Patrick Shanahan, a former Boeing executive with no other government experience, is now the nation’s longest-serving acting secretary of defense in history, having taken on the role after James Mattis resigned in December. Some believed that Shanahan’s “acting” prefix would soon give way to a formal appointment to the job, but that effort has been delayed by an investigation launched by the Pentagon’s Office of Inspector General spurred by allegations of favoritism for Shanahan’s previous employer.

The investigation was prompted by a formal complaint filed by the Citizens for Responsibility and Ethics in Washington (CREW), a Washington D.C.-based watchdog group that asserts Shanahan has used his position to promote Boeing within the Department of Defense (DOD), seemingly to the detriment of Boeing’s competitor and F-35 manufacturer, Lockheed Martin. This alleged bias, according to CREW, has manifested in a number of ways, including the Pentagon pressuring the Air Force to procure new F-15 airframes from Boeing.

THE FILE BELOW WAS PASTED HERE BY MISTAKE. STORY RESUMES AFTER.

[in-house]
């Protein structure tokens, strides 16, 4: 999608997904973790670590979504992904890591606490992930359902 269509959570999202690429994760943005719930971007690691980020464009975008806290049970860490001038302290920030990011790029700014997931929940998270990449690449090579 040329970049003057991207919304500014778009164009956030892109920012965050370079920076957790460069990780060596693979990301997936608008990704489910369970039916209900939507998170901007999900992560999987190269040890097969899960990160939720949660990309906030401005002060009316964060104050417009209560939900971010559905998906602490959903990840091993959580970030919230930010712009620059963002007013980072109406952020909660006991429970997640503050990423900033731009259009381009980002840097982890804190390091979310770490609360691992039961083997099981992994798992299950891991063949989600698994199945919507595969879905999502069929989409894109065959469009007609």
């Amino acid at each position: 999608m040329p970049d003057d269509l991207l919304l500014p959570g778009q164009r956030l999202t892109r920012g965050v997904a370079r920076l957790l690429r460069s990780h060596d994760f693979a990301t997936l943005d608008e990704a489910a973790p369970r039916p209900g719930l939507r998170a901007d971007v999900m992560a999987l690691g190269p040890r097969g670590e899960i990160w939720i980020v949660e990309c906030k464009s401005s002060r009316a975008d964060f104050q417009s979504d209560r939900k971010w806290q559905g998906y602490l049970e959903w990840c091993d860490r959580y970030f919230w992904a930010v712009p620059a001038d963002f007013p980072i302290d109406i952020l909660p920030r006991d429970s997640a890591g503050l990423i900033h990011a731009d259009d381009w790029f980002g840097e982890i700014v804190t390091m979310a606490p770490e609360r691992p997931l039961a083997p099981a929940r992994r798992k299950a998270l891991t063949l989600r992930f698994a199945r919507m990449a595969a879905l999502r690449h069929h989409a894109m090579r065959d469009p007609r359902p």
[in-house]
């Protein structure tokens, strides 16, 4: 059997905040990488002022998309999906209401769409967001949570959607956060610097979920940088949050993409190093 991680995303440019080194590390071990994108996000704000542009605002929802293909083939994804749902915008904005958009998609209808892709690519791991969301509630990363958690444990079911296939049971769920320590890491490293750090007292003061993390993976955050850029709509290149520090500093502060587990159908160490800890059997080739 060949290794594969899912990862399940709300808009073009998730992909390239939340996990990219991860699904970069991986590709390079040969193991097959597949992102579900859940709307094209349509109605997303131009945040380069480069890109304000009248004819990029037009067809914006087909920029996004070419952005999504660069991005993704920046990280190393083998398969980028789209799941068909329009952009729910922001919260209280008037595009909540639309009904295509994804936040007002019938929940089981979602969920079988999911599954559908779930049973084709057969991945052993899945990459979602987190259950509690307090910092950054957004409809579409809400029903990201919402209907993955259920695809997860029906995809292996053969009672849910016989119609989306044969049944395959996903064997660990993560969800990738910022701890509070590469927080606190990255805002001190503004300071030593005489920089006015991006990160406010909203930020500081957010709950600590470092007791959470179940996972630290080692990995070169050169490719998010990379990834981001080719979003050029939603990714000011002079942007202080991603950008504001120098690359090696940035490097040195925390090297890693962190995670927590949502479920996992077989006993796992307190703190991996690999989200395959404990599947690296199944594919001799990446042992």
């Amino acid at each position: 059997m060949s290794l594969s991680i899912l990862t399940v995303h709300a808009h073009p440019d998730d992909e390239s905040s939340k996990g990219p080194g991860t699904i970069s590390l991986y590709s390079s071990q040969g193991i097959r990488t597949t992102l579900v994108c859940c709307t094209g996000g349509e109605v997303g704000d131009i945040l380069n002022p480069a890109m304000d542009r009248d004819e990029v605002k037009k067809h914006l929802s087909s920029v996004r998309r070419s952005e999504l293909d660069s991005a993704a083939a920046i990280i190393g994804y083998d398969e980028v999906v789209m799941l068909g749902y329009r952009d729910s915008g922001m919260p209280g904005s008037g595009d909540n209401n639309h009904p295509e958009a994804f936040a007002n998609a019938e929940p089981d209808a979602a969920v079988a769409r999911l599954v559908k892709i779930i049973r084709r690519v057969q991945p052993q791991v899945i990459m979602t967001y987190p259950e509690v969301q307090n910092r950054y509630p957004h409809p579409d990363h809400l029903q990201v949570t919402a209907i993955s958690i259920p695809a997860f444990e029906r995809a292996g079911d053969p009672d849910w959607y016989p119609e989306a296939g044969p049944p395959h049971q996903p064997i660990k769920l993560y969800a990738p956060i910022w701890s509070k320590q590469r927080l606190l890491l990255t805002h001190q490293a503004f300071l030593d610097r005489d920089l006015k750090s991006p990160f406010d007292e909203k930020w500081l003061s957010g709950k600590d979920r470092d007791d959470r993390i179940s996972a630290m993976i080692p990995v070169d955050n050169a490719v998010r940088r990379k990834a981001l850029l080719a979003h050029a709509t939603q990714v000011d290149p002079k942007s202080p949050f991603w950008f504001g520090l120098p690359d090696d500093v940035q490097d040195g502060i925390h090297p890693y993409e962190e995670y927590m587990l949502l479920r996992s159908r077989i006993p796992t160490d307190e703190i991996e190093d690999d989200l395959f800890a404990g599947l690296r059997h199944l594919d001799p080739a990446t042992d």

The CREW complaint states:

Mr. Shanahan worked for Boeing for more than 30 years before joining DOD in 2017. In private remarks he made since then at DOD, Mr. Shanahan reportedly praised Boeing in discussions about government contracts, said that Boeing would have done much better than its competitor Lockheed Martin had it been awarded a fighter jet contract, and repeatedly “dumped on” the jet Lockheed produced. News reports also asserted Mr. Shanahan prodded DOD to include funding for more Boeing-produced fighter jets in next year’s budget. His conduct and comments reportedly were perceived by DOD employees as ‘boosting’ Boeing.